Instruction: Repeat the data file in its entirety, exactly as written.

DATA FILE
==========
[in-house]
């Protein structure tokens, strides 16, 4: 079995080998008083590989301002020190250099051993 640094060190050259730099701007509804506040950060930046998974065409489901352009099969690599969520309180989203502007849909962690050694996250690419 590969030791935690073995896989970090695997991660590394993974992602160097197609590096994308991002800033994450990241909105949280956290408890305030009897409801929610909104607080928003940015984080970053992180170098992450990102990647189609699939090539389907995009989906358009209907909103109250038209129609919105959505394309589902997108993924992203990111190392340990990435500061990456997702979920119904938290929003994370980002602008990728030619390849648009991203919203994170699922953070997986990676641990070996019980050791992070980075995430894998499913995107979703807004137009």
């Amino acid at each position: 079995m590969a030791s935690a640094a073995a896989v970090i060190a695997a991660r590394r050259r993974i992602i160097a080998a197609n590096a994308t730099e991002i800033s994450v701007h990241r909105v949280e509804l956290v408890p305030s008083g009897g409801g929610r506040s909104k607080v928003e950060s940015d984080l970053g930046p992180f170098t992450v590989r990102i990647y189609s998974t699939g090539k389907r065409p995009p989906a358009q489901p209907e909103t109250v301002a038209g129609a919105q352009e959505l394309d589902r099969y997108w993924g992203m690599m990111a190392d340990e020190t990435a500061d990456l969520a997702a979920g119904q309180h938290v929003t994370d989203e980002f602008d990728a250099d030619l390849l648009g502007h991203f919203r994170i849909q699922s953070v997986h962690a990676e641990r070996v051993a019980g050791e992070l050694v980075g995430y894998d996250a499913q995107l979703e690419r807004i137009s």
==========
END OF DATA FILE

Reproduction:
[in-house]
């Protein structure tokens, strides 16, 4: 079995080998008083590989301002020190250099051993 640094060190050259730099701007509804506040950060930046998974065409489901352009099969690599969520309180989203502007849909962690050694996250690419 590969030791935690073995896989970090695997991660590394993974992602160097197609590096994308991002800033994450990241909105949280956290408890305030009897409801929610909104607080928003940015984080970053992180170098992450990102990647189609699939090539389907995009989906358009209907909103109250038209129609919105959505394309589902997108993924992203990111190392340990990435500061990456997702979920119904938290929003994370980002602008990728030619390849648009991203919203994170699922953070997986990676641990070996019980050791992070980075995430894998499913995107979703807004137009």
């Amino acid at each position: 079995m590969a030791s935690a640094a073995a896989v970090i060190a695997a991660r590394r050259r993974i992602i160097a080998a197609n590096a994308t730099e991002i800033s994450v701007h990241r909105v949280e509804l956290v408890p305030s008083g009897g409801g929610r506040s909104k607080v928003e950060s940015d984080l970053g930046p992180f170098t992450v590989r990102i990647y189609s998974t699939g090539k389907r065409p995009p989906a358009q489901p209907e909103t109250v301002a038209g129609a919105q352009e959505l394309d589902r099969y997108w993924g992203m690599m990111a190392d340990e020190t990435a500061d990456l969520a997702a979920g119904q309180h938290v929003t994370d989203e980002f602008d990728a250099d030619l390849l648009g502007h991203f919203r994170i849909q699922s953070v997986h962690a990676e641990r070996v051993a019980g050791e992070l050694v980075g995430y894998d996250a499913q995107l979703e690419r807004i137009s």